On voter ID Laws vs. Gun rights
During my many debates on Facebook, a discussion came up on voter id laws related to this New York Times post: https://www.nytimes.com/2017/03/23/us/election-fraud-voter-ids.html?smid=fb-nytimes&smtyp=cur&_r=0
Eventually I was asked how requiring a license to vote is any different that requiring one to buy a gun, or to drive a vehicle. Due to an error in Facebook, I’m unable to post there. Since I have a blog I rarely use, I thought maybe I’d post it here and see what happens…
My initial take: I do not see any similarities between the right to vote, and the 2nd amendment (nor driving a car, but that’s not in the constitution). This probably opens a huge can of worms, as I personally would dispute that the 2nd amendment explicitly grants an unalienable right to buy a gun (more later).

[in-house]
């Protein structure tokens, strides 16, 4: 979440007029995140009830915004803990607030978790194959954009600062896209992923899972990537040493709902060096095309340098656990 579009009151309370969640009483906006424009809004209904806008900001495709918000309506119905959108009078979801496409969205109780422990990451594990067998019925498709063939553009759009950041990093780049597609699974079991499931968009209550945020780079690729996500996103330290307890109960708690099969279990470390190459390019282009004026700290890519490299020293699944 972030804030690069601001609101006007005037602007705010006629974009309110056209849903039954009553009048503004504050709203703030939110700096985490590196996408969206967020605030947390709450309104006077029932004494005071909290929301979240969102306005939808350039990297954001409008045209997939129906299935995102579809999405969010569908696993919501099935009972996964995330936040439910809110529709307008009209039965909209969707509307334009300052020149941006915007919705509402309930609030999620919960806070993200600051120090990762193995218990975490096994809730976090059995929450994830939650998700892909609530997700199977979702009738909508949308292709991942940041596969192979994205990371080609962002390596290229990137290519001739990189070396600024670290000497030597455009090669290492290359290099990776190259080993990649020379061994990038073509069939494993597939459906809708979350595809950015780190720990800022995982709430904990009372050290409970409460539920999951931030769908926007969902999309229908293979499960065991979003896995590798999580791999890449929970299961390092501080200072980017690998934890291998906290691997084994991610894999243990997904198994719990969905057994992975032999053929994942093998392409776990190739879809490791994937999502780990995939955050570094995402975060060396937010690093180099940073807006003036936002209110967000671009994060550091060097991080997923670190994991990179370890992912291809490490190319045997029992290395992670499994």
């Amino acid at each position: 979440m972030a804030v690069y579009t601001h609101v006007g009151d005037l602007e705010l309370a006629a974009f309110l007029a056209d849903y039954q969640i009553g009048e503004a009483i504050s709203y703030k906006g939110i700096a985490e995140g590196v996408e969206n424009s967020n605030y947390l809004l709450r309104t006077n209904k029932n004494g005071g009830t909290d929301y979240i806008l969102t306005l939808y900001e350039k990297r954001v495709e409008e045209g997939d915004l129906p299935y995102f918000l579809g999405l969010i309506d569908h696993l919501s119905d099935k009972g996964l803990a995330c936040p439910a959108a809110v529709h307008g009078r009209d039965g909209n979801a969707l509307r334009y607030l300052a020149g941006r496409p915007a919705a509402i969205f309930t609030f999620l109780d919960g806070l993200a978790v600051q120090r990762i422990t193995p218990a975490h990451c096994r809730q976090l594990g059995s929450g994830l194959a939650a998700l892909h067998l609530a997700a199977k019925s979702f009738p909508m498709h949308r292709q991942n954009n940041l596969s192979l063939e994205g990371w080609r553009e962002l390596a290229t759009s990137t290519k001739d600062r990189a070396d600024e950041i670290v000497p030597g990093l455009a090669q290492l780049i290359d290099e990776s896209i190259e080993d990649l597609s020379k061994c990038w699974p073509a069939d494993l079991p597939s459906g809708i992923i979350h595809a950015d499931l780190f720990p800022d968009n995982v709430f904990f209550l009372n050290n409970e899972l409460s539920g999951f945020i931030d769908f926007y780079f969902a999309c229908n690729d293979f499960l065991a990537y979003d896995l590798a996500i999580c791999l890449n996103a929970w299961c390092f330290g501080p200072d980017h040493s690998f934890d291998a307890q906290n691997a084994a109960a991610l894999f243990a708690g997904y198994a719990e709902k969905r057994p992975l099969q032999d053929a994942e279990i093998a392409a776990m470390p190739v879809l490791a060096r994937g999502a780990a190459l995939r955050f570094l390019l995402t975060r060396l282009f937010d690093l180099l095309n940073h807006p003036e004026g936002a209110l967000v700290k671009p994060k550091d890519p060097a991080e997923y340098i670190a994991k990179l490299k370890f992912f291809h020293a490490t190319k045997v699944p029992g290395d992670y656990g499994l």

An interesting ruling recently by the Supreme Court seemed to indicate you do not need a license to drive. Snopes provides some good clarity on that here: http://www.snopes.com/supreme-court-rules-drivers-licenses-unnecessary/
In essence, while you may not be required to have a license technically, the government has the right to regulate driving. This makes sense, as a vehicle has the potential to cause a lot of damage to people and property. Also, there are so many laws around driving, that requiring a license provides some level of assurance a person can operate a vehicle. Finally, and most importantly, we are talking distinctly about a physical object being used by an individual. You don’t need a license to buy a car, but you do need one to drive it.